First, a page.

size += d.length; // add this chunk's size to the total number of bytes received thus far
        console.log('upload chunk', size);
        if (size > 1024) {
            console.log('aborting request');
            req.removeListener('data', gotData); // we need to remove the event listeners so that we don't end up here more than once
            req.removeListener('end', reqEnd);
            res.header('Connection', 'close'); // with the Connection: close header set, node will automatically close the socket...
            res.send(413, 'Upload too large'); // ... after sending a response
        }
    };

    var reqEnd = function() {
       res.send('ok, got ' + size + ' bytes');
    }

    req.on('data', gotData);

    req.on('end', reqEnd);
});

app.listen(3003);
| improve this answer | |
  • 1
    Thank you a lot, my master. Could not expect a better response. I've faced most problems you mentioned, like the connection reset cryptic error message; just thought could have a "correct" solution (and you confirmed it is a browser issue, not Node's). Seems the best workaround is use AJAX upload. Just for the record, I am using the vanilla NodeJS, I expect to learn the basics of the language before I go to a framework. – blagus Aug 22 '13 at 18:23
  • 1
    For the benefit of future onlookers, express/connect appear to be using multiparty now. Also, it is necessary to add a header in order to do a early disconnect, because connections from browsers usually use keep-alive connections. res.header('Connection', 'close'); res.send(413, 'Uploading too much!'); – djabraham Dec 28 '13 at 4:34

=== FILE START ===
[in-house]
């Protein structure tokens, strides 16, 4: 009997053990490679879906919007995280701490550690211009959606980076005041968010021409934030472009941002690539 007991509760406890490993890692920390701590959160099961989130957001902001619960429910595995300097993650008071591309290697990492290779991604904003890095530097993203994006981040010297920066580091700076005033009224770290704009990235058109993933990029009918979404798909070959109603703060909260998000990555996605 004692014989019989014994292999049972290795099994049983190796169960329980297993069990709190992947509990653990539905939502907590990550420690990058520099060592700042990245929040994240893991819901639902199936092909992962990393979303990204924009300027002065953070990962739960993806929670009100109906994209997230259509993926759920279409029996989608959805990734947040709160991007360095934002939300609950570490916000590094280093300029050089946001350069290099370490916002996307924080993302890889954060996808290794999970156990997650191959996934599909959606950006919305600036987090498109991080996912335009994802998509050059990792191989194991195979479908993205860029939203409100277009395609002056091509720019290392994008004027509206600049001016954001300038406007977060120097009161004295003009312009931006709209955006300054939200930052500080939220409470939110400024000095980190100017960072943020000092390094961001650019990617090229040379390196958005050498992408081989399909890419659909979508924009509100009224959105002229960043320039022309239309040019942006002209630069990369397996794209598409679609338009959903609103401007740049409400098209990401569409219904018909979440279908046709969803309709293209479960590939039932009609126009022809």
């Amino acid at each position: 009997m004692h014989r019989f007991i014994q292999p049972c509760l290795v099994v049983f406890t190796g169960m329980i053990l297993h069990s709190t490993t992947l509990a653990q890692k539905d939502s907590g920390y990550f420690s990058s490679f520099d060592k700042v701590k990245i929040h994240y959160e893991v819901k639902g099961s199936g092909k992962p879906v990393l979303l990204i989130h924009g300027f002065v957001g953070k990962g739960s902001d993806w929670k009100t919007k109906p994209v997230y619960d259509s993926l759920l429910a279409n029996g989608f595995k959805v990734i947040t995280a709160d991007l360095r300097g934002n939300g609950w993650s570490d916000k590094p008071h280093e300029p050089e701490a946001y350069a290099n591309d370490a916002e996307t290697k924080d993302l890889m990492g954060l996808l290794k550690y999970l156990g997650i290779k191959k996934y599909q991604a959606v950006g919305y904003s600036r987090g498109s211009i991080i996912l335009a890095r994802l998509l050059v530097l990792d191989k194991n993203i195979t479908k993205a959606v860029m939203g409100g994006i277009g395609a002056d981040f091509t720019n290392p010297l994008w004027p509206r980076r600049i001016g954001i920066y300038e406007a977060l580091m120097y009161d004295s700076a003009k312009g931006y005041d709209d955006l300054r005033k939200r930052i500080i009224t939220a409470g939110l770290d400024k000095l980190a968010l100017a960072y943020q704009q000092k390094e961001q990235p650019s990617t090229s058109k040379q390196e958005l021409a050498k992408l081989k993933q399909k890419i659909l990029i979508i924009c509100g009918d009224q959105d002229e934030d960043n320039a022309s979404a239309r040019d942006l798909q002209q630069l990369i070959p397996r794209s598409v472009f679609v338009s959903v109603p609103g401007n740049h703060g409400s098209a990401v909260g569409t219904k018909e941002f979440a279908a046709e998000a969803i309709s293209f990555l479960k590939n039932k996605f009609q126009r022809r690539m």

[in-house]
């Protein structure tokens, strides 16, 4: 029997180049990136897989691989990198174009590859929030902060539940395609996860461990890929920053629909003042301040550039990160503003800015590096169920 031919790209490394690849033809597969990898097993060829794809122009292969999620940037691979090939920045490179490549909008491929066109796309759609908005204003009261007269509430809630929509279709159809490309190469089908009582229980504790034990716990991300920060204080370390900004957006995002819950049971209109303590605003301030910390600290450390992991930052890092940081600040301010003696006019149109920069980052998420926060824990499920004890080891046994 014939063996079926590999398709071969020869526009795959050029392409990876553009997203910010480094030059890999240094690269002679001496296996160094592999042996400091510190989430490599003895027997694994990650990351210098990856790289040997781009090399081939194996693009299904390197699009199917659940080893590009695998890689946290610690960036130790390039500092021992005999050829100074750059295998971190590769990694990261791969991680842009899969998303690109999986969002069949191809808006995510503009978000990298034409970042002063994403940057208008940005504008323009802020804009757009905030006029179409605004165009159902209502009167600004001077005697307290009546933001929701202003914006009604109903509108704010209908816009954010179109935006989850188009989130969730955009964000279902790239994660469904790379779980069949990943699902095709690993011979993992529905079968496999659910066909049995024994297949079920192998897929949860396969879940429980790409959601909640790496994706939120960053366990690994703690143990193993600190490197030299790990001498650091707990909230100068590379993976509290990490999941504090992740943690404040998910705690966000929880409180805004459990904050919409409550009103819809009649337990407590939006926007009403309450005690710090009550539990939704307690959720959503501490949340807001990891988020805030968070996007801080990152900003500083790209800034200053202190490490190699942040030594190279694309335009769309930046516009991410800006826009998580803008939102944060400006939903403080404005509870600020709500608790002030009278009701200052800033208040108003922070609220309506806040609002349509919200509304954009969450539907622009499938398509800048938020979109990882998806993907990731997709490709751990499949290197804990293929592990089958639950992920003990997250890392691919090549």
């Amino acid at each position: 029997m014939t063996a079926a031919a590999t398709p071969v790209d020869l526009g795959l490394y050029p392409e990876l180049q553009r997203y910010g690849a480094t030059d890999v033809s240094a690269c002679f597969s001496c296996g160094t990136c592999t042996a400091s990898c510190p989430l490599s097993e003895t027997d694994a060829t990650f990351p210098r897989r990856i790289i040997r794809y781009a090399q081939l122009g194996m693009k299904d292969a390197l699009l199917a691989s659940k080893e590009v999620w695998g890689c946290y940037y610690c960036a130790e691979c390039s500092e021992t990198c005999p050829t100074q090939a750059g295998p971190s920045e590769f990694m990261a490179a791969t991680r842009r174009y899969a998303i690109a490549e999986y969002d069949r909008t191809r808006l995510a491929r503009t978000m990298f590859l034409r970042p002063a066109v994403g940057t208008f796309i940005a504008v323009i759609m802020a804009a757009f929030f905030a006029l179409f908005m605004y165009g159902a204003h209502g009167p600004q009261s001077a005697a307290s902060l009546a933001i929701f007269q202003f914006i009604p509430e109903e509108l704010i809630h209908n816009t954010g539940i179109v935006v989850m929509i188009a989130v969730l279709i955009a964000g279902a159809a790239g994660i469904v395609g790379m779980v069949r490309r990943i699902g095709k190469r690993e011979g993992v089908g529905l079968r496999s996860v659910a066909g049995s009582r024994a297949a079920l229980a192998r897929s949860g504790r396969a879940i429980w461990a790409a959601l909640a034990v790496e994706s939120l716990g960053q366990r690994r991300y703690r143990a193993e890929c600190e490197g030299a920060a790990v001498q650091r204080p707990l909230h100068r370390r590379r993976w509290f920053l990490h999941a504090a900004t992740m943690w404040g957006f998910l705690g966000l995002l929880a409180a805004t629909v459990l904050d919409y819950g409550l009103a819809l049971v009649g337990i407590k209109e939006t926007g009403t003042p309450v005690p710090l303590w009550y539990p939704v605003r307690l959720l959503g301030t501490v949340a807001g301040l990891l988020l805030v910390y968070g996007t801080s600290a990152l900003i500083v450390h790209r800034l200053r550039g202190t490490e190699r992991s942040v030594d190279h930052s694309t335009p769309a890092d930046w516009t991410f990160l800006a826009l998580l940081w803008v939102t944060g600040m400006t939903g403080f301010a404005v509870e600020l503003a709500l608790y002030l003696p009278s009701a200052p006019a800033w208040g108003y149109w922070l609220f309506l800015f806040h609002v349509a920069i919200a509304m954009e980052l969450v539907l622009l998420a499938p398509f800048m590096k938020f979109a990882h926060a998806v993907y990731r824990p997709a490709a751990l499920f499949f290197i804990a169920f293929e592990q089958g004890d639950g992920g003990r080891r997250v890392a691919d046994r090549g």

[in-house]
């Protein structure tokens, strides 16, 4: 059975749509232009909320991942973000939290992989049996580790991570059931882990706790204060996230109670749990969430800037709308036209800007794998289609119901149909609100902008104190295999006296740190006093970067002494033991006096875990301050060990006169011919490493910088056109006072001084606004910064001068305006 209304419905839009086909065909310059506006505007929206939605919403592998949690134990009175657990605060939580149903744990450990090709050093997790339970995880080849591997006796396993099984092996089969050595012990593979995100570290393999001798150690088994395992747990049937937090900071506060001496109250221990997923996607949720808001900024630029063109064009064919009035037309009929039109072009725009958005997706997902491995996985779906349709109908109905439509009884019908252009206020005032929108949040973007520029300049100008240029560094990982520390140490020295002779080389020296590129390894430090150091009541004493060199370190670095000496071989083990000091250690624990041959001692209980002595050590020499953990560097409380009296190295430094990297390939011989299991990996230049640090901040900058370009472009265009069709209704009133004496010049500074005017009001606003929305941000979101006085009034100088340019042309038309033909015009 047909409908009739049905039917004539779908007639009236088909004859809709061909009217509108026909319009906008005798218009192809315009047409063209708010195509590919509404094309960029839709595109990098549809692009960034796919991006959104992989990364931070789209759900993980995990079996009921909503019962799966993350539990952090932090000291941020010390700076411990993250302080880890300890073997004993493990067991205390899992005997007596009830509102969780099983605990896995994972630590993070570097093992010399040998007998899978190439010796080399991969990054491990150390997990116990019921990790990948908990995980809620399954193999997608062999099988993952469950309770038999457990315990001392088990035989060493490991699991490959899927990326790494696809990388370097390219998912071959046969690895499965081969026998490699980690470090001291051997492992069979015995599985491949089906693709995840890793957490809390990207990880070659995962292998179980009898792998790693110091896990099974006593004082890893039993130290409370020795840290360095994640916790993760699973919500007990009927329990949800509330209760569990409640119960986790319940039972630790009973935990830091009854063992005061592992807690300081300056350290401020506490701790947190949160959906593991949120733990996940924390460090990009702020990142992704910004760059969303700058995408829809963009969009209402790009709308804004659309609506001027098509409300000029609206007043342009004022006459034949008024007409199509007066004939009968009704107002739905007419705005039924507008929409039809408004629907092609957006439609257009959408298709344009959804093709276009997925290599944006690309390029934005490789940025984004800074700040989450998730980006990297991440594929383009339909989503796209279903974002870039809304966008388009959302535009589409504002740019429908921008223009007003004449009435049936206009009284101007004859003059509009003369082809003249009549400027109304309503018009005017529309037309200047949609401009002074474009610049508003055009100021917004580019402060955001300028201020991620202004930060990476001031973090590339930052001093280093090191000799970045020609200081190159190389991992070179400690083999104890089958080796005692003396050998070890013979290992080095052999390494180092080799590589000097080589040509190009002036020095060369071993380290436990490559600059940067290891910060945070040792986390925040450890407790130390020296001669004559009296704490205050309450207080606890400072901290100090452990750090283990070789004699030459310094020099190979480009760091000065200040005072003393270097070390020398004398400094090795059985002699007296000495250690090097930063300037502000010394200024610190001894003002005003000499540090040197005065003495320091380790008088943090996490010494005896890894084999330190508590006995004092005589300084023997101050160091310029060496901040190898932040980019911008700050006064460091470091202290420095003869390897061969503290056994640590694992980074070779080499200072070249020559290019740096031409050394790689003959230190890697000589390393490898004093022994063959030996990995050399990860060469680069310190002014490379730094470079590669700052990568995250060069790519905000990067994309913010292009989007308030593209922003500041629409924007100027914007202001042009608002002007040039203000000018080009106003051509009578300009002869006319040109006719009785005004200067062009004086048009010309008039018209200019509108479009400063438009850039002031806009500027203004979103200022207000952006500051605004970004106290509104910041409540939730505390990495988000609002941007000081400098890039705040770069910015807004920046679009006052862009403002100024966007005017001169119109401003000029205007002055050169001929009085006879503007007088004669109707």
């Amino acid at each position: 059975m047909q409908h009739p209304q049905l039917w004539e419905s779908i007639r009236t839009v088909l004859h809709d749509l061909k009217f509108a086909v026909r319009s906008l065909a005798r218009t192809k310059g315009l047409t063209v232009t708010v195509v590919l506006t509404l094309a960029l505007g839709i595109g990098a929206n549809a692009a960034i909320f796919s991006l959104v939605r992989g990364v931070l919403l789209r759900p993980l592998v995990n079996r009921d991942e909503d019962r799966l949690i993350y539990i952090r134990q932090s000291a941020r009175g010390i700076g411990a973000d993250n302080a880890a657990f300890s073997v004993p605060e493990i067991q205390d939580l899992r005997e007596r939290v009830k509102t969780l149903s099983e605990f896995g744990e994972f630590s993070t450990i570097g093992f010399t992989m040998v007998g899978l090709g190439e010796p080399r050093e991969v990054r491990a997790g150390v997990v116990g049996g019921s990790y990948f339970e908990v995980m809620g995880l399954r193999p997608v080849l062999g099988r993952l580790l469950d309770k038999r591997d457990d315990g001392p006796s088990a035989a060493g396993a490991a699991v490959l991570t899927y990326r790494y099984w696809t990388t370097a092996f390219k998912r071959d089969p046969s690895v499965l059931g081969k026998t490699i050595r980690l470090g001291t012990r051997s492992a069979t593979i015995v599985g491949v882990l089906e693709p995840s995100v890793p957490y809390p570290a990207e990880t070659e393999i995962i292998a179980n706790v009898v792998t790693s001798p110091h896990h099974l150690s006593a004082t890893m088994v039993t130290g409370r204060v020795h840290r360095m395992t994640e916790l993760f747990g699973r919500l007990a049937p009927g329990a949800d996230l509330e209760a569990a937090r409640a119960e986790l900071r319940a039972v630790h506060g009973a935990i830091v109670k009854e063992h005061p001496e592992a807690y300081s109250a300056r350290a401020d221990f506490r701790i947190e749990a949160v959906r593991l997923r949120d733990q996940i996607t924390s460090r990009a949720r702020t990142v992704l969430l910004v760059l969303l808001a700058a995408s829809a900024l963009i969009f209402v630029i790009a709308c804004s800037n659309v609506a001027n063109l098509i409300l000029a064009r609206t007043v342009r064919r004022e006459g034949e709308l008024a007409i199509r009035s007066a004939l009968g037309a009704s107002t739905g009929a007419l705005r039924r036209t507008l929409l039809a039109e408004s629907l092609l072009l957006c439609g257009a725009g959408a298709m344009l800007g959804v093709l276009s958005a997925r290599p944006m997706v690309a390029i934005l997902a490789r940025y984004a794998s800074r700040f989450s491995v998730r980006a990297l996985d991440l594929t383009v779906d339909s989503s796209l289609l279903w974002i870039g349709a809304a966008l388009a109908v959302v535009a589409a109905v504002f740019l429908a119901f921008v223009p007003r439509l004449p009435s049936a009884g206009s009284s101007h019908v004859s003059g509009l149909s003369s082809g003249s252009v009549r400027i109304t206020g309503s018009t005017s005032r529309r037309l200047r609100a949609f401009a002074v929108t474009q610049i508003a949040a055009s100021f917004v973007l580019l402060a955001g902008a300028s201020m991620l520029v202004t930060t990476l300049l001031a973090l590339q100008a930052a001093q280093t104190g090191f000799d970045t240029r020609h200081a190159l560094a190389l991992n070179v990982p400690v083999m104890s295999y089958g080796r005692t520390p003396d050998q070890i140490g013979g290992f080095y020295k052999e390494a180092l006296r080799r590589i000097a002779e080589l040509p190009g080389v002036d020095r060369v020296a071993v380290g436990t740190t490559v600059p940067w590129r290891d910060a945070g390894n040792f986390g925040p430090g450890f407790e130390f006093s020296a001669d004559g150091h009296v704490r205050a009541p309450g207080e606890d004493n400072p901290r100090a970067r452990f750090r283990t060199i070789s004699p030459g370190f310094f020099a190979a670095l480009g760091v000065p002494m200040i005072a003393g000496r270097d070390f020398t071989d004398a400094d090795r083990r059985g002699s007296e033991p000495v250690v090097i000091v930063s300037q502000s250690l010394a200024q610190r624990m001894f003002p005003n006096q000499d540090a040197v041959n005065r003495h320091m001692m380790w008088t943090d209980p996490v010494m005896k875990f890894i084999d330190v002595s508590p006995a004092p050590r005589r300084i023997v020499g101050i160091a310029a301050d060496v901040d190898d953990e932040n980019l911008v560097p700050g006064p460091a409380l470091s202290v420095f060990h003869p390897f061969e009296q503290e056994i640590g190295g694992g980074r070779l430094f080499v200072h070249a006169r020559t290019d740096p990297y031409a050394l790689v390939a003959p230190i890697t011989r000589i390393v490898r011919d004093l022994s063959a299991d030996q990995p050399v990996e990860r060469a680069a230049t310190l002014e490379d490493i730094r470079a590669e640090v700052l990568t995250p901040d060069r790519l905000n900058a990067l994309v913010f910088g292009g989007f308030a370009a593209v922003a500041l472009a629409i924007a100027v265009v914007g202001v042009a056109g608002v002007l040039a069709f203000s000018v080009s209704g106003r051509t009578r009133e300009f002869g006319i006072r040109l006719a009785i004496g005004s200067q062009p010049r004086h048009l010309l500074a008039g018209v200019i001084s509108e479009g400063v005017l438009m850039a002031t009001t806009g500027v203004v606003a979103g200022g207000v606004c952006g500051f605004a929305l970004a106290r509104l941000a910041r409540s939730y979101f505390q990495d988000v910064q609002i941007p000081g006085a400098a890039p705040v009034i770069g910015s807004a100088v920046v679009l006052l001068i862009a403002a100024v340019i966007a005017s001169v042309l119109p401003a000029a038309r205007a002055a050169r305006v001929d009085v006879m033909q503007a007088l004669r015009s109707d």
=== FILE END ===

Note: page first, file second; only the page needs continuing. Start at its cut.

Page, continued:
• Thanks a lot. I encountered a similar problem last week. I was implementing a HTTP API that allow admins to upgrade the server. The request contains the upgrade package, and the admin password. The server will make sure the package has the right format. I decided to let the server to stop receiving data and send 400 BAD REQUEST when it finds out the format is incorrect. The API works perfectly in Postman, but when I call it in Chrome and FF, I keep getting CONNECTION_ABORT/CONNECTION_RESET error. I got stuck for almost a week and it drove me crazy. – Stephen.W Aug 10 at 9:55
1

The request parameter is an http.IncomingMessage class which does not allow to stop the stream.

But you have access to the underlying socket, and you can abort it:

request.socket.end('too big !');

But I'm not sure that the browser will enjoy it... He will probably complain and indicates that connection was impropertly closed.

| improve this answer | |
  • Yes, it end connections showing "The connection was reset" in the browser. I've seen solutions like these before. I need a prettier solution. Thanks anyway! – blagus Aug 21 '13 at 23:58